Hilary Fannin: Sex is hard to come by on planet airbrush
Apparently there is a whole generation out there too exhausted to gird their loins for some loin-girding
According to a survey, younger people are actually having less sex than we imagine. Photograph: iStock
I read in a survey recently that younger generations, up to and including shiny thirtysomethings, don’t have sex any more. Okay, so there are a couple of things in that statement that might need to be “unpacked”.
Obviously younger people are having sex, of course they’re having sex, otherwise there would be no such thing as bubble-gum-flavoured lubricating play gel and they wouldn’t spend their lunch breaks on beauty beds having their pubic hair covered in molten wax and then expertly ripped out of their mons pubis by someone with perfectly sculpted eyebrows, a pair of latex gloves and an expression of mild disdain on their serum-enriched face. (Hollywood or Brazilian triangle, baby, you ain’t even in the park if you’re not as delicately sculpted as a snowflake or bald as a baby eagle these days.)
According to the survey, younger people are actually having less sex than we imagine. Cohabiting, single or in a purgatory of anticipation, there is, it’s suggested, a whole generation out there too exhausted to hit the pause button on the remote, too world-weary to turn their attention away from binge-watching Netflix to gird their loins for some loin-girding.
I mentioned this to a couple of fiftysomething mates the other day. We were sitting on a wall, in a swelter of unaccustomed sunshine, perspiring unprettily and drinking from previously used plastic water bottles that we’d had the temerity to refill from our own taps.
“I wouldn’t turn off Netflix for a shag either,” said my friend, a woman who, despite her perch on the garden wall, is not known for sitting on the fence.
“Yes, but they weren’t surveying people like us, were they?” I replied. “You’ve been married to the same bloke for 150 years; odds-on he’ll still be around come the season finale.”
“I felt nauseous this morning,” said my other middle-aged mate. “I thought I might be pregnant until I looked at the date on the yogurt carton.”
“I’d look at the date on your birth cert before I got too excited,” our more pragmatic fence-averse friend said bluntly.
“The world’s oldest natural mother was 59 when she gave birth,” came the retort. “No hormone treatments, nothing, just a regular Friday night: chicken curry, a bottle of Liebfraumilch, a couple of spicy poppadoms, put the cat out, double-lock the front door, check the gas is off, check the gas is off again, look for your reading glasses, find them in the cat basket, heat up the Horlicks, check the gas is off – and hey presto!”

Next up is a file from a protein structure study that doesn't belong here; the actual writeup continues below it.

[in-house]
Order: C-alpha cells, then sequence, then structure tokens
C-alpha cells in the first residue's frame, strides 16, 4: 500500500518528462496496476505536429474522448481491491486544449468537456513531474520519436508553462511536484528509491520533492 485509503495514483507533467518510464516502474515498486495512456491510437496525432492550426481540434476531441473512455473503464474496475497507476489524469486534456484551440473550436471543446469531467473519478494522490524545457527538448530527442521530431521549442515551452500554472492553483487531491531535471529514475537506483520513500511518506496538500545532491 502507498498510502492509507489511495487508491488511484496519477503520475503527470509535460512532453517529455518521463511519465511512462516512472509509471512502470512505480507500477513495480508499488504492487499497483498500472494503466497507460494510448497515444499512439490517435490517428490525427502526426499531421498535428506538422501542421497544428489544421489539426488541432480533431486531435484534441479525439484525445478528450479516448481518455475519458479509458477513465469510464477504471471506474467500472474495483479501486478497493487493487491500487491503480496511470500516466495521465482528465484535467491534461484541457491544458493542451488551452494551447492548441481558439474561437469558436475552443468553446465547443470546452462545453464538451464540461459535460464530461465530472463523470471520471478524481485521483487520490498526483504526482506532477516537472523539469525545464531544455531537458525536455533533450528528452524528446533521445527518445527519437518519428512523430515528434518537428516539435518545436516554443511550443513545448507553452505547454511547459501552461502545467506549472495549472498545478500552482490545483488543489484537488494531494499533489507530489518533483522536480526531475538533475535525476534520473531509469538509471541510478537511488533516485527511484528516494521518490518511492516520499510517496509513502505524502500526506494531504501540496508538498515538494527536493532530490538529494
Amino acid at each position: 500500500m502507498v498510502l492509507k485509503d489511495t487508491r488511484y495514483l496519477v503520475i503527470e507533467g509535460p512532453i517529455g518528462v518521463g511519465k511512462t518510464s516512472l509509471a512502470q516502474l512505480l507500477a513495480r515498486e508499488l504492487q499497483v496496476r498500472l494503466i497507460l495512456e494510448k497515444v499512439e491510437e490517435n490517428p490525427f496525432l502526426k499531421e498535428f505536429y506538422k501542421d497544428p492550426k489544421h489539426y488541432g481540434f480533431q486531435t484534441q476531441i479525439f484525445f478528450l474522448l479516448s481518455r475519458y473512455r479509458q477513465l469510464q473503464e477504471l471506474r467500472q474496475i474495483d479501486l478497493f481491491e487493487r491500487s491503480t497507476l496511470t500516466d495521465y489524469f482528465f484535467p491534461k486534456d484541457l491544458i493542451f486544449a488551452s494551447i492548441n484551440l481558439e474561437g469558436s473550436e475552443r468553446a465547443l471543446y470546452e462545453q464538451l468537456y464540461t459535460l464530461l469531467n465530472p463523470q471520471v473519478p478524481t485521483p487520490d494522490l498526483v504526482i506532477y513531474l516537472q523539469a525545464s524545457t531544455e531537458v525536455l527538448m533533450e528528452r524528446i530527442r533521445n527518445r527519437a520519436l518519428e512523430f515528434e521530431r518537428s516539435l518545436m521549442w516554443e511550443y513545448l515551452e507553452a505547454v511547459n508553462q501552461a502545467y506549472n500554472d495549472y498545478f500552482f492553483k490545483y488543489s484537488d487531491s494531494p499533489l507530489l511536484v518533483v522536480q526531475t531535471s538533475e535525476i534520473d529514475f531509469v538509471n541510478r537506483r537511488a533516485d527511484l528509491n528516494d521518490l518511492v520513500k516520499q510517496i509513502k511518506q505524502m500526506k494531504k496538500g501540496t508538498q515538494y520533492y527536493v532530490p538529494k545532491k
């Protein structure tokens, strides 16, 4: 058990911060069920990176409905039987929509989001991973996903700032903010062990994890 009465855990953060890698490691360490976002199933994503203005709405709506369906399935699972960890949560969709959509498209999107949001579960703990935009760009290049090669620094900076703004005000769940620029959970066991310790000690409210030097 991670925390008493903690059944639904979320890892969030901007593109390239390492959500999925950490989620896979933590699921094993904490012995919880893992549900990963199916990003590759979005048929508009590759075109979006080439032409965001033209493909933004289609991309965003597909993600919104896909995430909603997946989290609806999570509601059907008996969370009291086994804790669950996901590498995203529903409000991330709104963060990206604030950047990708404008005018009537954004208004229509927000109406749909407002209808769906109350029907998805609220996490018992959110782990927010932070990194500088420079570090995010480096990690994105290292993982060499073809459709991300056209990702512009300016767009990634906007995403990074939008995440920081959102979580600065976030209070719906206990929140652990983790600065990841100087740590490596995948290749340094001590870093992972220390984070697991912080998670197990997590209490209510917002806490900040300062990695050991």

“You know these used plastic bottles we’re drinking from?” I asked, in an effort to deflect the conversation.
“Yes,” they replied, ripped from their reveries and struggling to find the connection.
“I read about it the other day. Reused plastic bottles are deadly; more germs than a dog toy, apparently. Spores, water spores, we’re imbibing so many germs and spores we may as well be on our hands and knees drinking from a dog bowl.”
“I tried that once,” said the pragmatist. “Still wouldn’t induce me to turn off Netflix.”
The British do an awful lot of social surveying, the entire island awash, it seems, with earnest, clipboard- bearing millennials in waterproof shoes, asking each other why they don’t have sex any more.
One of those surveys claims that vast numbers of younger women feel depressed because of the way they look, and are too self-conscious about their asymmetrical breasts or wobbling thighs to risk getting into the scratcher with someone they quite fancy (someone who’s more than likely lying awake at night worrying about fiscal rectitude and the elasticity of his scrotum).
Welcome to planet airbrush. I assume these findings are the net result of years of peddling paintbrush perfection, of selling our kids a cruelly unattainable ideal of faultlessness. We speculate about this sexting generation, digitally adept at swiping pictures of other people’s accoutrements into the ether with a flick of their skinny wrists. I wonder, though, if they’re also a generation trapped behind the glass, tethered to their hair straighteners, saving up for a rhinoplasty and guiltily living on baby-leaf spinach and steamed salmon darnes all week so they can photograph themselves bingeing the weekend away on burritos and negronis.
I suppose we could tell them that it gets better, that there will come a time that you no longer give a fiddlers about your floppy bits, that you learn to tear up the commandments, evict your inner critic and refuse to answer any more surveys.